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Stewardship

In “Stewardship: Choosing Service Over Self-Interest“, Peter Block logically and unemotionally exposes the warts of patriarchical management and promotes the concept of stewardship as a much needed replacement for it. Check out these gems:

The antidote to self-interest is to commit and to find cause. To commit to something outside of ourselves. To be part of creating something we care about so we can endure the sacrifice, risk, and adventure that commitment entails. This is the deeper meaning of service.

When patriarchy asks its own organization to be more entrepreneurial and empowered, it is asking people to break the rules that patriarchy itself created and enforces.

Stewardship is the willingness to hold power, without using reward and punishment and directive authority, to get things done.

Many managers open the door to their employees, and no one walks through it. (BMs love when no one from below confronts them).

At the heart of entitlement is the belief that my needs are more important than the business and that the business exists for my own sake. (BMs always think this way).

At some point each of us has to discover that our self-interest is better served by doing good work than getting good things.

“Are you here to build a career or to build an organization?” has to be clear and without hesitation…we are here first to build the organization.

“You are teaching revolution to the ruling class.” The phrase stayed with me. There is something both unsettling and very true about it. The truth is that we are, in fact, talking about a revolution. Revolution means a turning. Changing direction. The act of revolving. It means the change required is significant, obvious even to the casual observer. Obvious, for example, even to customers. It is more comforting to talk about evolutionary change. Evolutionary change means that everything is planned, under control, and reasonably predictable.

Getting better at patriarchy is self-defeating. Having one group manage and one group execute is the death knell of the entrepreneurial spirit. (BMs ignore this).

The notion of management prerogatives disappears. There is no privileged class of people. Everyone does work that brings value to the marketplace. And everyone should do some of the core work of the organization part of the time. (BMs have no idea how to perform core work).

Measure business results and real outcomes, stop measuring people’s behavior and style in getting there.

The trick here is to be accountable without being controlling. Patriarchy has always justified control on the basis of accountability.

Overhead costs are an interesting one. We are very verbal about the costs of direct labor. There is much less information on the cost of field overhead or, especially, home office overhead charges and what they consist of. (BMs think they are worth every overhead penny that they consume).

We have been swinging between centralization and decentralization for decades, with our patriarchal method of governance remaining unscathed.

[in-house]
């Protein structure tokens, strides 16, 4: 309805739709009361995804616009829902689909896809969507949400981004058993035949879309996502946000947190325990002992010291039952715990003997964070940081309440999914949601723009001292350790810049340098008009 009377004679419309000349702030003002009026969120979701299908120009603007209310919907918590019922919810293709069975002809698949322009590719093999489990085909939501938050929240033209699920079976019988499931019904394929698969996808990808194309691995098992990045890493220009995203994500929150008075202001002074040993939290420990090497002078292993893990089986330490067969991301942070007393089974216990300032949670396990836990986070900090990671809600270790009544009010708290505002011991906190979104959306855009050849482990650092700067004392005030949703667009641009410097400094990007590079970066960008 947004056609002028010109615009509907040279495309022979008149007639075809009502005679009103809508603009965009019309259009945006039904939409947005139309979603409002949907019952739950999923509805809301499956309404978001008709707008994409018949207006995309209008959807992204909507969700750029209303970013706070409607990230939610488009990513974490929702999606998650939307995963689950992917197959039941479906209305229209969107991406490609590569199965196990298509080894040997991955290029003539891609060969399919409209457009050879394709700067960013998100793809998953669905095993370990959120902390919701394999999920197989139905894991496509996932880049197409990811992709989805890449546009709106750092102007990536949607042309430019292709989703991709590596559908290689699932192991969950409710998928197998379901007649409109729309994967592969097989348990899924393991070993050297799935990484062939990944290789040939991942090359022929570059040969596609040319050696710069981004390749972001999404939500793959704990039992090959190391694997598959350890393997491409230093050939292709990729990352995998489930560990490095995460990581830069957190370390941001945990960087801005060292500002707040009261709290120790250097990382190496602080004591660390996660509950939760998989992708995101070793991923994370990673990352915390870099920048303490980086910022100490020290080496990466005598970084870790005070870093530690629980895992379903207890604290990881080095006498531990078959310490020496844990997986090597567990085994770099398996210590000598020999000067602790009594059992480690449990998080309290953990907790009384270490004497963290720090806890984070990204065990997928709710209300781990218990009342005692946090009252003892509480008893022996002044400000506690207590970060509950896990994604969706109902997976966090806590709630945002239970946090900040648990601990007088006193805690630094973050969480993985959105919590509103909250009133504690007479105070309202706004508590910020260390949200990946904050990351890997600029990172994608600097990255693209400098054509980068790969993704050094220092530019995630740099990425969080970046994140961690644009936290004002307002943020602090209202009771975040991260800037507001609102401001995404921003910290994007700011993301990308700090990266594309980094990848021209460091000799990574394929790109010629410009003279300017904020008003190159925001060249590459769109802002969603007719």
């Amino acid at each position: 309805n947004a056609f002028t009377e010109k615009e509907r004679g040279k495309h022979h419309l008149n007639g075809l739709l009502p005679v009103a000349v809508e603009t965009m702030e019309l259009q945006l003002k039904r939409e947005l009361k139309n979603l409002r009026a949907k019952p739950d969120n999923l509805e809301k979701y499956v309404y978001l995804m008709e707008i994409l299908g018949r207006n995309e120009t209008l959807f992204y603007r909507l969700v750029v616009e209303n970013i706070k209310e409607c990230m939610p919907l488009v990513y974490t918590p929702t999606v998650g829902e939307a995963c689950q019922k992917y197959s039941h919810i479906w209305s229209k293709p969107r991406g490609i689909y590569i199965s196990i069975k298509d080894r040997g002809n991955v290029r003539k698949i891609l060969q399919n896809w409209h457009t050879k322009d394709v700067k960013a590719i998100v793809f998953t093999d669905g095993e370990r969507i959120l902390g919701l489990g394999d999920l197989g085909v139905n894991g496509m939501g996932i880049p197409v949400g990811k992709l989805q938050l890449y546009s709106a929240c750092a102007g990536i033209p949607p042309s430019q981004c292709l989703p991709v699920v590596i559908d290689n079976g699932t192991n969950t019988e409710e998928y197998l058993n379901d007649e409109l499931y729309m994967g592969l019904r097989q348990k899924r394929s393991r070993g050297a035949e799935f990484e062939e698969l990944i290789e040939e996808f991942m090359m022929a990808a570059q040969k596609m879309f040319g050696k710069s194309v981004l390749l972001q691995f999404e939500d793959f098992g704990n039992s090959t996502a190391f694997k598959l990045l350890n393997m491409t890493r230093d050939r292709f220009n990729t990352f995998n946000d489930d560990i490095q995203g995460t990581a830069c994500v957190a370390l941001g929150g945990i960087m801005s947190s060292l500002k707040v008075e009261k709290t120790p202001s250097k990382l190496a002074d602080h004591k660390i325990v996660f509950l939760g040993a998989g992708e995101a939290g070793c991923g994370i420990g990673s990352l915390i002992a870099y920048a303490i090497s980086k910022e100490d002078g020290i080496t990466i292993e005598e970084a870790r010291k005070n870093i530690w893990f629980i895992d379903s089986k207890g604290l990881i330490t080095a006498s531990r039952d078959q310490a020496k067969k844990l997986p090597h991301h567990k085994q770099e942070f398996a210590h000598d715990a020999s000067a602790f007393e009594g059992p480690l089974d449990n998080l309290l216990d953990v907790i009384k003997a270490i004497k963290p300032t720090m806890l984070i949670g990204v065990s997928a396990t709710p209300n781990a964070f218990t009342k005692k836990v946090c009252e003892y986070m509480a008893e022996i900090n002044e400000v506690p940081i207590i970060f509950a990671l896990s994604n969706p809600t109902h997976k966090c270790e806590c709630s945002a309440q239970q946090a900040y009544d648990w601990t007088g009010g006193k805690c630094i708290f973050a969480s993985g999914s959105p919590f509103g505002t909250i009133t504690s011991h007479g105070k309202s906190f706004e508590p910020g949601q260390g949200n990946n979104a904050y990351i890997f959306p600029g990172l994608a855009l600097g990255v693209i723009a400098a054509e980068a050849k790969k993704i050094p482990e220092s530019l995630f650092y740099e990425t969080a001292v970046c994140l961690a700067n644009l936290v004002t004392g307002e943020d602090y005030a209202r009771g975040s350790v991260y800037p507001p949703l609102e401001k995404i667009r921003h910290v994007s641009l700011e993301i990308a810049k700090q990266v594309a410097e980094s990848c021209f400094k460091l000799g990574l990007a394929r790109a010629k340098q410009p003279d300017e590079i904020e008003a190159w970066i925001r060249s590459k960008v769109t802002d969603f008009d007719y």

Systems are usually designed to control people, not to give those close to the customer information to make good decisions for the business.

Groups that invent, design, produce, market, sell, and deliver the product or service are the line functions. The line functions are what are referred to in this book as the core work teams or core workers. (These are the DICs).

The main limitation of a functional structure is that it does not react well to the customer’s need for quick and whole-system oriented solutions.

If you insist on having an appraisal process, let people be appraised by their customers. This means bosses will be appraised by their subordinates. (BMs think subordinates have no right to appraise them).

Everyone likes the idea of pay for performance, but most of us have rarely experienced it. We most often get paid on the basis of how our boss evaluates us. This is more accurately called “pay for compliance.”

A demand for measurement is an expression of doubt and lack of faith.

Middle managers who made a living planning, organizing, and controlling are no longer needed and, in fact, get in the way. If they cannot now answer the question of what real value they add to their unit, then perhaps they are no longer needed. (LOL!)

Victims are strong believers in patriarchy, they are just angry that they are not the patriarchs. (Victims = DICs like you and me).

We replace coercion and persuasion with invitation.

At nights and on weekends we cry out for human rights and freedom of speech, and then we go to work and become strategic and cautious about our every word for fear we will be seen as disloyal or uncommitted.

Of course, since Block’s views align closely with my own, reading the book got me all juiced up. I found myself rooting for him and constantly saying to myself: “Wow, I wish I’d thought of that!”.

  1. fishead
    June 27, 2010 at 8:59 am

    I’ll take that book when you’re done with it. This is awesome!

    Speaking of books, you’ve got more than a year-and-a-half’s worth of blog snippets, insights, and DIC-agrams. When’s your book coming out?

  2. June 27, 2010 at 10:17 am

    DIC-agrams – LOL! I’m sincerely flattered fishtank. Up until now, my ego has scared myself out of getting off of my comfortable little (actually big) ass and writing a book. It keeps telling me it’s too much work; I don’t know how to start; blah, blah, blah.

    I’d send the Stewardship book to you, but I’ve only got the electronic kindle version. It’d be neat if Amazon allowed transfers and trades. Maybe in the future they will add that feature to their service.

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